Behavioral Health integration is about treating the whole patient.
The Behavioral Health Integration Initiative (BHI) will support primary care practitioners seeking to incorporate behavioral health best practices in the evaluation and treatment of patients.
Through the program, we envision that all primary care practices will use best practices to identify and treat behavioral health conditions including depression, chronic pain and substance use, and will use psychotropic medications in a safe and effective manner.
The goals of behavioral health integration are:
- Assist primary care providers in the use of best practice toolkits for behavioral health conditions including depression, chronic pain, and substance use
- Collaborate with LME/MCOs and behavioral health providers to optimize care of patients with concurrent medical and behavioral health conditions
- Increase safety monitoring of off-label prescribing of antipsychotic medication for children
- Reduce off-label prescribing of antipsychotic medication for anxiety, sleep and as mono-therapy for depression in the adult population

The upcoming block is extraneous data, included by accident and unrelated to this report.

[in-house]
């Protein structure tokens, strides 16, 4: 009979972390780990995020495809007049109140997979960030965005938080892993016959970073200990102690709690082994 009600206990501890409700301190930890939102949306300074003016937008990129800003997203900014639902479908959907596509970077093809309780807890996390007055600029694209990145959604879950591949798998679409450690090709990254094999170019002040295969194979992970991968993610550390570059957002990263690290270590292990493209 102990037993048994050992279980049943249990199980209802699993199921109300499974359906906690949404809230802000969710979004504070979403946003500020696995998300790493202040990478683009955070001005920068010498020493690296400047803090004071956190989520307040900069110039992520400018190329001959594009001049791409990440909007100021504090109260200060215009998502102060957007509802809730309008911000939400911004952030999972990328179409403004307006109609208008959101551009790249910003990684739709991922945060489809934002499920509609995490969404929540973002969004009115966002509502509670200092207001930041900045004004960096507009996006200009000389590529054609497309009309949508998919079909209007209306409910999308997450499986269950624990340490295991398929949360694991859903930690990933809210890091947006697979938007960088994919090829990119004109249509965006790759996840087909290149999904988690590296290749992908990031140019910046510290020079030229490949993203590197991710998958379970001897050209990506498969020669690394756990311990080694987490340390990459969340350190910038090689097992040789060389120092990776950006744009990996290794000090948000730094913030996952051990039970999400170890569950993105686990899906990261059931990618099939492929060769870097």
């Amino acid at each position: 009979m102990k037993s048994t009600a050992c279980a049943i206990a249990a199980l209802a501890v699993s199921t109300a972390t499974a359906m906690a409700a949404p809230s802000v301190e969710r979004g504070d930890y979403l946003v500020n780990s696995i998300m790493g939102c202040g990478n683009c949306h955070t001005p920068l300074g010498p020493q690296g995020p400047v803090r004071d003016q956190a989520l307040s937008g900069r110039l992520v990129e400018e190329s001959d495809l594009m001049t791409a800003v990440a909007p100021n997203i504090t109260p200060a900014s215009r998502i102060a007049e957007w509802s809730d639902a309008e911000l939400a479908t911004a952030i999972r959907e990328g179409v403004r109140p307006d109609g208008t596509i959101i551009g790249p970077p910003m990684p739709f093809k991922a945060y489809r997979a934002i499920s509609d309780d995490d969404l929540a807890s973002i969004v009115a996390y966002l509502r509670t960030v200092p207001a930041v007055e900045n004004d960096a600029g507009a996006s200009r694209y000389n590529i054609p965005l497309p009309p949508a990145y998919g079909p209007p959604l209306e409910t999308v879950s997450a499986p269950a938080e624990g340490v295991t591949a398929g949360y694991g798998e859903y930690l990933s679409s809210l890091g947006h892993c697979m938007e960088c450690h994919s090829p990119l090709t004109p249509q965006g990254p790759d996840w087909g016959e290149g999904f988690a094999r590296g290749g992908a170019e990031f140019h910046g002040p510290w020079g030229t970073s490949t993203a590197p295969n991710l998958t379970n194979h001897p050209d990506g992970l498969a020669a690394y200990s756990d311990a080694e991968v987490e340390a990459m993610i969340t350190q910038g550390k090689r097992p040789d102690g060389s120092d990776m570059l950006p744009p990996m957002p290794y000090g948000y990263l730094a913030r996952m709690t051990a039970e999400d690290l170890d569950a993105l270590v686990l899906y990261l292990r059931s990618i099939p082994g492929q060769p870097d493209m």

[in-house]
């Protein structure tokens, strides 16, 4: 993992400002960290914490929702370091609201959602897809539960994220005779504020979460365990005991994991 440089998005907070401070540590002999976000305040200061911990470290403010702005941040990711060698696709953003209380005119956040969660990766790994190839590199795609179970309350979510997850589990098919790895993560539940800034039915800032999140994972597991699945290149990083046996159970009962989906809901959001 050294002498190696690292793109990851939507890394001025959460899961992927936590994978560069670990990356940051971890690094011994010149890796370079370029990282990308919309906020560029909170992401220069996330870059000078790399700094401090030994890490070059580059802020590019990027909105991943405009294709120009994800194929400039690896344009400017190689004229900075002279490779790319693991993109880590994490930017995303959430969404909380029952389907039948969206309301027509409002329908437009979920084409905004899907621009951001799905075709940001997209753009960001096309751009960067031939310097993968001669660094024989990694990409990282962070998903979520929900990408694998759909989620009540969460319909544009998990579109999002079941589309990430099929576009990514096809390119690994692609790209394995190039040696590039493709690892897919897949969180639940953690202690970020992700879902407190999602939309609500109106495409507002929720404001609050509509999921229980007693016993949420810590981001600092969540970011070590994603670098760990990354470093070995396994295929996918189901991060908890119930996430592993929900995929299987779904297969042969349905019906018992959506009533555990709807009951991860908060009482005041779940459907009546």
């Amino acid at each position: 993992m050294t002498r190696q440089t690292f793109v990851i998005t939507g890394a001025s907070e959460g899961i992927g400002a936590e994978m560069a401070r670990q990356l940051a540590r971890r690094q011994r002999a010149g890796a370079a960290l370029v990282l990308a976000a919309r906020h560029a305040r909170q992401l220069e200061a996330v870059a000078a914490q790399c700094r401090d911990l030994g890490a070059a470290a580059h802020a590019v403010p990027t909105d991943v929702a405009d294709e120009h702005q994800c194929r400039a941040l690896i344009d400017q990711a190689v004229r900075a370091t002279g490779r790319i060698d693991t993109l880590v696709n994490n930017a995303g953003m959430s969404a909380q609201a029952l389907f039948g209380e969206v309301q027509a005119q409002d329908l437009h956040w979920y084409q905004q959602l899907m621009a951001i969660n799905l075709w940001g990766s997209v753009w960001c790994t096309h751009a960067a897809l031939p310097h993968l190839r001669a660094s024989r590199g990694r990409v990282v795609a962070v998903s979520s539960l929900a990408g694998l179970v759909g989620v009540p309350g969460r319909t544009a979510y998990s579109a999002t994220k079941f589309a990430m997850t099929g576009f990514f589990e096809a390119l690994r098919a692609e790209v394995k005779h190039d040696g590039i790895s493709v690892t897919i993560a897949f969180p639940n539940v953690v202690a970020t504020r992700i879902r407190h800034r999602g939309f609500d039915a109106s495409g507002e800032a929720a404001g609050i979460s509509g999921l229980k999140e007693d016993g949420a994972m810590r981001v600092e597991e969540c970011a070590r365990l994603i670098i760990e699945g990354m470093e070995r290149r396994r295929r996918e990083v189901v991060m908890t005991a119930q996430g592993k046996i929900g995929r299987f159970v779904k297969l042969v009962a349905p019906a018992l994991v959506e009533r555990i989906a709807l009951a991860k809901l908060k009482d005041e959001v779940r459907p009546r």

- Educate network pharmacists and care managers regarding best practices for behavioral health diagnoses, treatment, and follow-up
With the endorsement of local substance abuse and mental health treatment agencies, a core team of staff members from these two organizations received the necessary training from the Project ECHO organization at the University of New Mexico to have Northwest|Partnership ECHO recognized as an ECHO replication partner. Project ECHO is a model to disseminate best practices on specific chronic illnesses to clinicians through the use of video case conferences and didactics. (See https://echo.unm.edu/). Northwest|Partnership ECHO started its first ECHO clinic in December 2017: Substance Use in Pregnancy ECHO. Meeting twice monthly, this ECHO allows clinicians to present cases of pregnant women with substance use issues and receive treatment recommendations from a hub of experts that includes an addiction psychiatrist, an obstetrician, a licensed substance abuse counselor and a pediatrician. Goals of the project include increasing the number of pregnant women who receive substance abuse treatment, improving birth outcomes for their babies, and to increase the number of clinicians who are willing to provide Medication Assisted Treatment (buprenorphine or methadone) to pregnant women with opioid use disorders.
For more information on Northwest|Partnership ECHO or to participate in an ECHO session, please contact Debra Richardson at email@example.com.